Preserving mapping consistency under schema changes

Preserving mapping consistency under schema changes In dynamic environments like the Web, data sources may change not only their data but also their schemas, their semantics, and their query capabilities. When a mapping is left inconsistent by a schema change, it has to be detected and updated. We present a novel framework and a tool (ToMAS) for automatically adapting (rewriting) mappings as schemas evolve. Our approach considers not only local changes to a schema but also changes that may affect and transform many components of a schema. Our algorithm detects mappings affected by structural or constraint changes and generates all the rewritings that are consistent with the semantics of the changed schemas. Our approach explicitly models mapping choices made by a user and maintains these choices, whenever possible, as the schemas and mappings evolve. When there is more than one candidate rewriting, the algorithm may rank them based on how close they are to the semantics of the existing mappings. http://www.deepdyve.com/assets/images/DeepDyve-Logo-lg.png The VLDB Journal Springer Journals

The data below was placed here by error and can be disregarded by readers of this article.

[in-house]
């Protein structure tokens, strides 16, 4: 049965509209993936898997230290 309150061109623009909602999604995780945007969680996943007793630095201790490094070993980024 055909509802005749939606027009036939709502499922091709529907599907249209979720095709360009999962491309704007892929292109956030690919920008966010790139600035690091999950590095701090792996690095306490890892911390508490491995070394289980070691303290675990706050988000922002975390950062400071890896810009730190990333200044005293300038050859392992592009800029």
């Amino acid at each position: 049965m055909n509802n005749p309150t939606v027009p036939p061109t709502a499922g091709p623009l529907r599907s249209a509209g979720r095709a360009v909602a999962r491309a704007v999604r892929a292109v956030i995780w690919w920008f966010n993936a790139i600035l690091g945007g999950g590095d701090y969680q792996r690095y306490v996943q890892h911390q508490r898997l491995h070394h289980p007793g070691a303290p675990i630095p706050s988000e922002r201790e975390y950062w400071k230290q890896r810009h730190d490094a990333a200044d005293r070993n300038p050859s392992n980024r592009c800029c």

Preserving mapping consistency under schema changes

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Publisher
Springer-Verlag
Copyright
Copyright © 2004 by Springer-Verlag
Subject
ComputerScience
ISSN
1066-8888
eISSN
0949-877X
D.O.I.
10.1007/s00778-004-0136-2
Publisher site
See Article on Publisher Site

Abstract

In dynamic environments like the Web, data sources may change not only their data but also their schemas, their semantics, and their query capabilities. When a mapping is left inconsistent by a schema change, it has to be detected and updated. We present a novel framework and a tool (ToMAS) for automatically adapting (rewriting) mappings as schemas evolve. Our approach considers not only local changes to a schema but also changes that may affect and transform many components of a schema. Our algorithm detects mappings affected by structural or constraint changes and generates all the rewritings that are consistent with the semantics of the changed schemas. Our approach explicitly models mapping choices made by a user and maintains these choices, whenever possible, as the schemas and mappings evolve. When there is more than one candidate rewriting, the algorithm may rank them based on how close they are to the semantics of the existing mappings.

Journal

The VLDB JournalSpringer Journals

Published: Sep 1, 2004

References

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